Home > Fruit Basics > Unusual Fruits from Around the World

Unusual Fruits from Around the World

By: Elizabeth Hinds - Updated: 1 Dec 2012 | comments*Discuss
 
Unusual Fruit Physalis Dragon Fruit

Today as the world seems to get smaller, we’re seeing more and more unusual fruits in our supermarkets and specialist greengrocers. We take a quick look at some of those unusual fruits gaining in popularity: physalis, dragon fruit, sharon fruit and ugli fruit.

Physalis

With its heart-shaped papery outer covering over a bright golden ‘bulb’, it’s easy to understand why physalis fruits are sometimes called Chinese Lanterns.

Also known as Cape Gooseberry, physalis originated in Brazil. It was known in England in the eighteenth century, and soon spread around the world, via Africa, Australia and the Hawaiian islands before reaching north America.

The fruits are produced in late summer and have a sweet-and-sour taste. They’ve been described as a cross between a tomato and a gooseberry. When ripe they can be eaten raw or added to fruit salads; they also make good sorbets and wine.

Chef Lesley Waters suggests a quick jam to serve with freshly made scones. Cut 8 physalis fruits in half and place in a saucepan with 1 oz butter, 2 oz caster sugar and 1 tablespoon elderflower cordial. Boil gently for 5 minutes, stirring occasionally. Allow to cool before serving with clotted cream.

Dragon Fruit

The dragon fruit is a relative newcomer to our supermarkets and greengrocers. A hand-sized oval that’s bright pinky-red in colour, with a few scales (leaves) on its sides, it does bear a striking resemblance to our idea of a picture-book dragon.

It seems to have originated a long time ago in Central or South America. The Aztecs certainly knew about it: dragon fruit is mentioned in some of their writings, going back to the thirteenth century. Today it’s spread and is cultivated in warm countries all over the world.

The fruit of a cactus, a dragon fruit’s flesh is watery, slightly sweet and very mild. It may be white or purple and dotted with tiny seeds. It works best when combined with mango or made into a sorbet with other tropical fruits. Scoop the flesh out of the non-edible skin using a teaspoon. Try mixing it with thick Greek yoghurt, fruity muesli, and honey for a lazy Saturday breakfast.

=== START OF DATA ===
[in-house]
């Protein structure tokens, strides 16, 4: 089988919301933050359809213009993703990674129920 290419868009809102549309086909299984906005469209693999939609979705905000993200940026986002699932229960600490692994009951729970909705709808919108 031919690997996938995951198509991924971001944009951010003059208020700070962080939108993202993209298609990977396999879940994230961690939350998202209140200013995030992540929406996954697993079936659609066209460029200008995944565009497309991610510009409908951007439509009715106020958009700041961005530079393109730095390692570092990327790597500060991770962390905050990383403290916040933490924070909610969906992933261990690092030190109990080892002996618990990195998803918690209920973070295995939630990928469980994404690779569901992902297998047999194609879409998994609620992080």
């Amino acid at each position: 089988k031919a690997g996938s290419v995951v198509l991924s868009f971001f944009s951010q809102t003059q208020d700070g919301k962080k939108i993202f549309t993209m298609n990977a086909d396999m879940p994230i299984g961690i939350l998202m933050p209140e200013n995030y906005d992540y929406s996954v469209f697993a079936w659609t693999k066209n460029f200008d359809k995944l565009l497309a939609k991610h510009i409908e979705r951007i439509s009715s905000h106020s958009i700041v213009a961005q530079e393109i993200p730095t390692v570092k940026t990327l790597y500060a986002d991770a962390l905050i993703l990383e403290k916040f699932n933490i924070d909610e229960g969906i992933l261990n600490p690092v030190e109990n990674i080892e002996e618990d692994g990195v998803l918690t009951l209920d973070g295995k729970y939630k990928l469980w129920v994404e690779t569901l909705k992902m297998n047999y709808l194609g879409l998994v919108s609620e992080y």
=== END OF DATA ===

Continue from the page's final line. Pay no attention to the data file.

Sharon Fruit

Sharon fruit is the trade name for a seedless variety of persimmon that was originally grown on, and named after, the Sharon Plain in Israel. The fruit varies in colour through all shades of orange from a pale yellowy to a rich red. They’re high in vitamin A and one Sharon fruit will give you your day’s requirement of vitamin C. And twice as much fibre as an apple!

Most persimmons have a high astringent quality and will leave your mouth dry if you try to eat one that isn’t soft enough, however Sharon fruit can be eaten, like a peach, when firm. When very ripe and soft the flesh will be a thick jelly-like pulp. They can be eaten fresh, cooked or made into a smoothie. Try adding chopped firm Sharon fruit to salads, rather like tomatoes, or blend soft ones with yogurt or double cream for a fool.

Ugli Fruit

Somebody really needs to rethink the name of this grapefruit/tangerine cross. It might be an accurate description of the fruit with its rough blotchy skin but it doesn’t make it very appealing to today’s brand-conscious public!